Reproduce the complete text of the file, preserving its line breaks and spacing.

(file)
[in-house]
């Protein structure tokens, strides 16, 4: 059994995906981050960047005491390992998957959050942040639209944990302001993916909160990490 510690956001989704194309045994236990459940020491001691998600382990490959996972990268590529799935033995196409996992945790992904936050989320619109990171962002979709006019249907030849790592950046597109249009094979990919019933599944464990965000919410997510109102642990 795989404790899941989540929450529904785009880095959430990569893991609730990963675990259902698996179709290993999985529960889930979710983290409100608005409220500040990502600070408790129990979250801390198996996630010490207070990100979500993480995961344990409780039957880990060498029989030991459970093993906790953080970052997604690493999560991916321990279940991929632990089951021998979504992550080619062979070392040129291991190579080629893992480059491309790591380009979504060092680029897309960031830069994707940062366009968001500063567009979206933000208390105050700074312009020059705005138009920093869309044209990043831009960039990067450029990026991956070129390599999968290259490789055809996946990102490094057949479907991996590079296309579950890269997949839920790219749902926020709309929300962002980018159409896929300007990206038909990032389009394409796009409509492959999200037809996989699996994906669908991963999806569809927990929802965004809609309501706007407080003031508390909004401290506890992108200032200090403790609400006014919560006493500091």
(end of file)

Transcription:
[in-house]
């Protein structure tokens, strides 16, 4: 059994995906981050960047005491390992998957959050942040639209944990302001993916909160990490 510690956001989704194309045994236990459940020491001691998600382990490959996972990268590529799935033995196409996992945790992904936050989320619109990171962002979709006019249907030849790592950046597109249009094979990919019933599944464990965000919410997510109102642990 795989404790899941989540929450529904785009880095959430990569893991609730990963675990259902698996179709290993999985529960889930979710983290409100608005409220500040990502600070408790129990979250801390198996996630010490207070990100979500993480995961344990409780039957880990060498029989030991459970093993906790953080970052997604690493999560991916321990279940991929632990089951021998979504992550080619062979070392040129291991190579080629893992480059491309790591380009979504060092680029897309960031830069994707940062366009968001500063567009979206933000208390105050700074312009020059705005138009920093869309044209990043831009960039990067450029990026991956070129390599999968290259490789055809996946990102490094057949479907991996590079296309579950890269997949839920790219749902926020709309929300962002980018159409896929300007990206038909990032389009394409796009409509492959999200037809996989699996994906669908991963999806569809927990929802965004809609309501706007407080003031508390909004401290506890992108200032200090403790609400006014919560006493500091």